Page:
The best type of substrate for these aquarium plants is fine gravel, and there should be sufficient nutrients here to fuel the plants’ growth and keep them looking good. However, this plant does benefit from the use of a CO2 system.
Bright light is preferred for optimal growth, as the species doesn’t thrive under low light.
When planting your aquarium, use Hygrophila corymbosa toward the back of the tank due to its height.
Propagation is simple. Take cuttings from the plant’s main stem and plant them in the substrate of your aquarium. Roots will quickly form, and the baby plants will begin growing.
Care and maintenance
As previously mentioned, caring for Hygrophilia corymbosa is simple.
These aquatic plants are very quick growers and require regular pruning to prevent overgrowth. To keep the plants looking tidy, you’ll need to remove any dead leaves from the lower few inches of the main stems.
If the plant’s leaves begin to turn yellow, that could indicate an iron deficiency. Also, if the water is low in minerals, the plants will not thrive. An additional supplement will correct both these problems.
Hygrophila costata comes from South Americ and is also endemic in the Carribean, Florida, Central America, and Mexico.
Until recently, the plant was mistakenly marketed as Hygrophila corymbosa Angustifolia. However, costata is now correctly recognized as a separate species that is also known by the common names:
- Gulf swamp weed
- Glush weed
- Yerba de hicotea
Costata has stems of up to 24 inches long and narrow leaves that are closely grouped together. Plants that are cultivated for trade have rounder, more widely-spaced leaves.
The growth rate of these plants is impressive, and one specimen can spread to fill a small tank at an alarming rate. For that reason, it’s recommended that these plants are only used in medium to large aquariums.
In its native environment, costata grows in warm water, so it is suitable for life in a tropical tank set up. However, as long as the tank temperature is between 680 and 82.40 Fahrenheit, the plant will grow. Preferred pH levels are between 6.0 and 7.5.
You can use gravel, sand, or aquarium soil as a suitable substrate for the plants, together with a CO2 system for optimal growth. The species prefers brightly lit conditions.
These plants grow readily from cuttings taken from the main stem. Plant the cuttings in the substrate, and roots will form naturally.
Care and maintenance
Other than regular pruning to keep the plants’ growth rate under control, all you need to do to keep them tidy is snip off any dead leaves from the lower couple of inches of the stems.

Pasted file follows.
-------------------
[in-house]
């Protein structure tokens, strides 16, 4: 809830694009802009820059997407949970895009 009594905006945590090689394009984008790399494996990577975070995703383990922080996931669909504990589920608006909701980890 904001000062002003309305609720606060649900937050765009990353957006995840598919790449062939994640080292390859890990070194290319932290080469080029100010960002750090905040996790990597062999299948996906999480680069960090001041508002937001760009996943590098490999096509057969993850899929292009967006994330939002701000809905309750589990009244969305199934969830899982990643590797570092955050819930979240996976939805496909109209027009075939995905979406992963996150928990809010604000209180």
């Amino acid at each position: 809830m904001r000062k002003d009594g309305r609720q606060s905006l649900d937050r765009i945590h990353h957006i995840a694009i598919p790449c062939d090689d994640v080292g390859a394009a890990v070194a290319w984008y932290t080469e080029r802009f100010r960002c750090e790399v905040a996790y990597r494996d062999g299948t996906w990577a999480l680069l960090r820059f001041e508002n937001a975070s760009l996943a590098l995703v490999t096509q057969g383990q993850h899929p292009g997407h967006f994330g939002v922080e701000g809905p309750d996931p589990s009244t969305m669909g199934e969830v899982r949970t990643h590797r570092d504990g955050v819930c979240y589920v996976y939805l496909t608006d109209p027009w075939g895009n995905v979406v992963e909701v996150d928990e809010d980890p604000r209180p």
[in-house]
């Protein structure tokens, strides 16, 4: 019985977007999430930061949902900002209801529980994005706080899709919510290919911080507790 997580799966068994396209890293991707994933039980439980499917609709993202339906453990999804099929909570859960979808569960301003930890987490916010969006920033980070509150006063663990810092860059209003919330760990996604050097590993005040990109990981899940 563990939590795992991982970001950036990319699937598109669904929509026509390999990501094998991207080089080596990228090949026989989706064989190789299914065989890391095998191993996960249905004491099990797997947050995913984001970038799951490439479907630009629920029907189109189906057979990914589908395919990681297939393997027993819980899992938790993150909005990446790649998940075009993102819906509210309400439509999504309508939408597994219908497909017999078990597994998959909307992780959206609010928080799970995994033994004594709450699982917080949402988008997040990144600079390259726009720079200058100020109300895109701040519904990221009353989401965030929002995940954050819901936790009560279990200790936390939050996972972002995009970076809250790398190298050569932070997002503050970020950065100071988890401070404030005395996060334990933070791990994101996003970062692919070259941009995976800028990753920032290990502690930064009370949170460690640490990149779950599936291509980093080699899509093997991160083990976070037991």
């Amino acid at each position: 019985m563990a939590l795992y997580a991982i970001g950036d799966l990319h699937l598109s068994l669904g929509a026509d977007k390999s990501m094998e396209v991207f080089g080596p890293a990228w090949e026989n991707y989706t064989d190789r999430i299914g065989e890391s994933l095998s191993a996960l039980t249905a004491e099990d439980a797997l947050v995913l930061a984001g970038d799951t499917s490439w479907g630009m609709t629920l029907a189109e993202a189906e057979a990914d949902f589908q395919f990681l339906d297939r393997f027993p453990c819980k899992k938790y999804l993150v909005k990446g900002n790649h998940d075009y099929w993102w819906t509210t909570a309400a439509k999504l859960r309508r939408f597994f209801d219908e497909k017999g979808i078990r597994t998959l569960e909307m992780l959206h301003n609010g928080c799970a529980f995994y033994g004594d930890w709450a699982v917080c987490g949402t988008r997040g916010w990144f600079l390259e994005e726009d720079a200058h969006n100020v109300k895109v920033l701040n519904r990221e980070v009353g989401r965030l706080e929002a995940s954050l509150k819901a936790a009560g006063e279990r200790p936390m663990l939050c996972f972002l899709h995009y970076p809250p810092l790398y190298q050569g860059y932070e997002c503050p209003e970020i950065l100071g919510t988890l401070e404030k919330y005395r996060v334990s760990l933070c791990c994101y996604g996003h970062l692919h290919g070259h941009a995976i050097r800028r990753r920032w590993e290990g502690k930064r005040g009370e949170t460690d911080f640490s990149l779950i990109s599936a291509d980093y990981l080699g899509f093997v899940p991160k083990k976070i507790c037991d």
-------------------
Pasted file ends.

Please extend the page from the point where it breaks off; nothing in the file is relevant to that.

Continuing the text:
This section of our guide gives you the answers to some of the most frequently asked questions about Dwarf Hygrophila.
Q:How do you care for Hygrophila?
A:The many species of Hygro that are suitable for use in the aquarium are extremely easy to grow and care for. These aquatic plants will be at home in a tropical aquarium setup where the temperature is between 680 and 860 Fahrenheit, and the pH range is between 5.0 and 8.0. Although you could provide CO2 and mineral supplements, that’s not strictly necessary for the plants to show an impressive growth rate.
Q:How do you grow Corymbosa Hygrophila?
A:Corymbosa Hygrophila is easy to propagate from small cuttings taken from the parent plant’s main stem. Set the cuttings in the substrate, and within a week or so, new plants will begin to grow.
Q:Can Hygrophila grow out of water?
A:Yes, most species of Hygrophila are emergent plants. That means that provided the plant roots are left submerged, the leaves can grow above the waterline. However, in an aquarium setting, you may find that your plants become dehydrated if the leaves are allowed to grow too close to the cover slide and lighting.
Q:How do you plant Hygrophila Siamensis?
A:Originating in Asia, Hygrophila Siamensis is also known as Corymbosa Hygrofila. Plant a few stems in a small group toward the back of the aquarium. When the top shoots reach the waterline, cut them off and replant them. The plants will quickly form new roots and start to grow.
Q:Where can you buy Hygrophila?
A:You can buy plants of the Hygrophila family from fish stores, or you may order them from a good aquatic plant dealer.
There are many advantages to growing one or two species of Hygrophila in your aquarium. Fish and invertebrates use the plants as resting and hiding places, the plants help to oxygenate the water and remove CO2, and their vivid green colors give your tank set up a lovely, natural look.
All the species of these plants are easy to grow and care for, making them the ideal choice for a novice hobbyist. Also, you can grow your own Hygrophila from cuttings, simply by planting a leaf or two in the substrate and letting nature do the rest.